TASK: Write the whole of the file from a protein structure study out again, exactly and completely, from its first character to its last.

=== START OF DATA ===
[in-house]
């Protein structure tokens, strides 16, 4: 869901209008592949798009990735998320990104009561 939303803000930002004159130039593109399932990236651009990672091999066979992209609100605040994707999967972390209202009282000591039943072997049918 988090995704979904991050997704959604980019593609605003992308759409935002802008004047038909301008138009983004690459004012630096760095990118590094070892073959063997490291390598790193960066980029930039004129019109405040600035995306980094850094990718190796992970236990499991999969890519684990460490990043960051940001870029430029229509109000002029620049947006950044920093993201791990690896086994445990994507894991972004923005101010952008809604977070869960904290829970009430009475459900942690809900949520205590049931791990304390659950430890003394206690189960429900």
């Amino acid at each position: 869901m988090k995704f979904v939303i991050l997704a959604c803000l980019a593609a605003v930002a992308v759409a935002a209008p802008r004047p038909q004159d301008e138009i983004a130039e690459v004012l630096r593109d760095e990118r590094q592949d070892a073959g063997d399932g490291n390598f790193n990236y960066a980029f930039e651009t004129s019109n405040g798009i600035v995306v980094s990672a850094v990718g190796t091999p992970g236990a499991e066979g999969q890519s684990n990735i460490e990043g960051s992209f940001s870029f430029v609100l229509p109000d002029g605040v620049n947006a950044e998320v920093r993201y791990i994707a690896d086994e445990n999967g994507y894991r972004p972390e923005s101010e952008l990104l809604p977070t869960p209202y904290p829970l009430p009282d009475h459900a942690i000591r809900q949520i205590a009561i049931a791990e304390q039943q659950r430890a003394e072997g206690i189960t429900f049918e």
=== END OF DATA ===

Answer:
[in-house]
């Protein structure tokens, strides 16, 4: 869901209008592949798009990735998320990104009561 939303803000930002004159130039593109399932990236651009990672091999066979992209609100605040994707999967972390209202009282000591039943072997049918 988090995704979904991050997704959604980019593609605003992308759409935002802008004047038909301008138009983004690459004012630096760095990118590094070892073959063997490291390598790193960066980029930039004129019109405040600035995306980094850094990718190796992970236990499991999969890519684990460490990043960051940001870029430029229509109000002029620049947006950044920093993201791990690896086994445990994507894991972004923005101010952008809604977070869960904290829970009430009475459900942690809900949520205590049931791990304390659950430890003394206690189960429900």
């Amino acid at each position: 869901m988090k995704f979904v939303i991050l997704a959604c803000l980019a593609a605003v930002a992308v759409a935002a209008p802008r004047p038909q004159d301008e138009i983004a130039e690459v004012l630096r593109d760095e990118r590094q592949d070892a073959g063997d399932g490291n390598f790193n990236y960066a980029f930039e651009t004129s019109n405040g798009i600035v995306v980094s990672a850094v990718g190796t091999p992970g236990a499991e066979g999969q890519s684990n990735i460490e990043g960051s992209f940001s870029f430029v609100l229509p109000d002029g605040v620049n947006a950044e998320v920093r993201y791990i994707a690896d086994e445990n999967g994507y894991r972004p972390e923005s101010e952008l990104l809604p977070t869960p209202y904290p829970l009430p009282d009475h459900a942690i000591r809900q949520i205590a009561i049931a791990e304390q039943q659950r430890a003394e072997g206690i189960t429900f049918e």